Airbus also announced that they consider aerostructures core to their future production plans. Stelia and Premium Aerotec will remain in Airbus. Airbus specifically stated they do not anticipate M&A in this space. But there are some overlapping capabilities at Stelia and Premium and neither one does what is the most critical aerostructure, the wing. Given that Gulfstream, Boeing and Bombardier have all moved in the past few years to control the wing build internally on new programs, it would be surprising if Airbus is not considering it. A good candidate program for that would be the A220. Airbus is losing money on the program while Spirit is also burning cash building the wing. It should be noted that both companies plan to turn it into a money maker over the next few years. But to make money on the A220, Airbus should be looking for a lower price for all major structures including the wing than what they are currently paying, which obviously puts additional pressure on Spirit.
The amount of raw material in the supply chain is remarkable as mentioned earlier. Also noteworthy is the amount of growth in commercial packaging forecast for the aluminum industry. As plastic containers for beverages come under environmental scrutiny, both Arconic and Kaiser reflected in their earnings calls on the significant growth in demand forecast for commercial packaging. Arconic, for example, noted a study concluding that can sheet demand is expected to grow by more than 1 billion pounds over the next 5 years. Given the quick recovery in automotive and industrial production, Arconic concluded that there is 3 billion pounds of additional demand forecast in the few years and noted that a study shows there is currently a one billion pound shortage of aluminum capacity in the US. So, the aerospace industry is in the odd position of currently having significant inventory and facing potential growth in lead times to replace that inventory in the future. This is exactly when mistakes are made in securing follow-on orders. Although this problem is likely at least a year off, it bears watching. In addition, it further dilutes the concentration that raw material producers have in Aerospace. Arconic’s aerospace sales in the fourth quarter of 2020 made up only 9% of their total revenue.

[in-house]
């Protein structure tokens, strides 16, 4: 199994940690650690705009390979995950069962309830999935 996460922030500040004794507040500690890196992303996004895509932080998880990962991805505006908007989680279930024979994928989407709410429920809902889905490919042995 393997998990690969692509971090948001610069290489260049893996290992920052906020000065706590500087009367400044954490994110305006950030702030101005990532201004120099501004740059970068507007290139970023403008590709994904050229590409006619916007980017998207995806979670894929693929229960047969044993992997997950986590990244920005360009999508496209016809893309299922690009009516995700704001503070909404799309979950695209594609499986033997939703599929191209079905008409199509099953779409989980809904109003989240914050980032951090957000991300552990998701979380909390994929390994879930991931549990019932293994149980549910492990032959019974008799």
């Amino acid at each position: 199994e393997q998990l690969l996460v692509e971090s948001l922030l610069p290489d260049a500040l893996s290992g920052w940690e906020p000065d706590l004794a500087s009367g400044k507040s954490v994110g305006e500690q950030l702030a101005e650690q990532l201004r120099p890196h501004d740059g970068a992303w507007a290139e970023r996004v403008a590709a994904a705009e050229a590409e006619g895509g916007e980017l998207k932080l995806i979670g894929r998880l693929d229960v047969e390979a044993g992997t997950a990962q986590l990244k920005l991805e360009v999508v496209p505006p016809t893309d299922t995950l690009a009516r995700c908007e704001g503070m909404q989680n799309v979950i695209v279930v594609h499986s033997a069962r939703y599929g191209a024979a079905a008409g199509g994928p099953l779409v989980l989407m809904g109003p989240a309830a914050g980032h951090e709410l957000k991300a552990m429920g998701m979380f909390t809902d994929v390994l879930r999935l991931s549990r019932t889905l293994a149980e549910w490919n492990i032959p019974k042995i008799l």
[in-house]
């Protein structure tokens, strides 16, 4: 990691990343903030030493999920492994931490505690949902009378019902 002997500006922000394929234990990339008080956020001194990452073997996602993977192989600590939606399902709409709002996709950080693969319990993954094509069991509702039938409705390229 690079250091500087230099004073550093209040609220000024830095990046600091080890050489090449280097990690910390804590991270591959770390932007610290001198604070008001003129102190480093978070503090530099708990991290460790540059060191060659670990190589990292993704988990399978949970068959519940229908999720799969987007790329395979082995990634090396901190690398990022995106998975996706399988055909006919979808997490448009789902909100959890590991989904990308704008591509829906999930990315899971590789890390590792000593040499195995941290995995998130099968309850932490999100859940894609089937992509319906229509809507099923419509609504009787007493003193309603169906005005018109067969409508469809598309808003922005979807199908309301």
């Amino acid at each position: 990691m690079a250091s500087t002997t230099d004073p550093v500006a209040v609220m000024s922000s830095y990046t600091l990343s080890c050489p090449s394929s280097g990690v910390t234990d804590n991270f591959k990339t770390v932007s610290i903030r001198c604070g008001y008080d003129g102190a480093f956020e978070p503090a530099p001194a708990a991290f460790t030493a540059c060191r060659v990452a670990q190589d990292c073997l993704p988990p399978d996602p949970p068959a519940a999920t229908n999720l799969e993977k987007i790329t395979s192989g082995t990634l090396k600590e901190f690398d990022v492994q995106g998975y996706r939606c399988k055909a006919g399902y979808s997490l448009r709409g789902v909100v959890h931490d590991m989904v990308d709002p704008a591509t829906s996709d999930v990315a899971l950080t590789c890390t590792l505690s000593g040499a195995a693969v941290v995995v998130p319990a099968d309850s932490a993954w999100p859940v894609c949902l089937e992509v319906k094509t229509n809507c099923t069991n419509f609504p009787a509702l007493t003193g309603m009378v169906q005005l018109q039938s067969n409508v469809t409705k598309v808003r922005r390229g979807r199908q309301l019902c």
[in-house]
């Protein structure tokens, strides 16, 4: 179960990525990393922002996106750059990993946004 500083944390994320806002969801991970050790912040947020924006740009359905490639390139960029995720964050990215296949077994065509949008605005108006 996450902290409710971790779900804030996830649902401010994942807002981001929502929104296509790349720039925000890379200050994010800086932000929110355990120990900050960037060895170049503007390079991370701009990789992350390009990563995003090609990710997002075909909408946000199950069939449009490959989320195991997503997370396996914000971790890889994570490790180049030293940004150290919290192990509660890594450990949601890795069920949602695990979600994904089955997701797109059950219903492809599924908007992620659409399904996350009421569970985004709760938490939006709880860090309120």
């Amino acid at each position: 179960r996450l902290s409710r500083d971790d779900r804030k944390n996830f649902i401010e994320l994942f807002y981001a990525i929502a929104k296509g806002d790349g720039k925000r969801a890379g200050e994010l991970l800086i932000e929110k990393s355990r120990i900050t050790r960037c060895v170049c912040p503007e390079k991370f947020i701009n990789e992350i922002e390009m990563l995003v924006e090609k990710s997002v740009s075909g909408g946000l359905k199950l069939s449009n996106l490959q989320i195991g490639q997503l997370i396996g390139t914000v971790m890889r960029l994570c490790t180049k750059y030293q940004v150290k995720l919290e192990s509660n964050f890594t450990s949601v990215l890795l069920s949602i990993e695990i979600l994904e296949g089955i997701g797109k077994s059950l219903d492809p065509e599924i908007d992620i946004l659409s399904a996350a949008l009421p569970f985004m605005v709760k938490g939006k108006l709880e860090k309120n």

To wrap, we have two issues that should be kept in mind moving forward.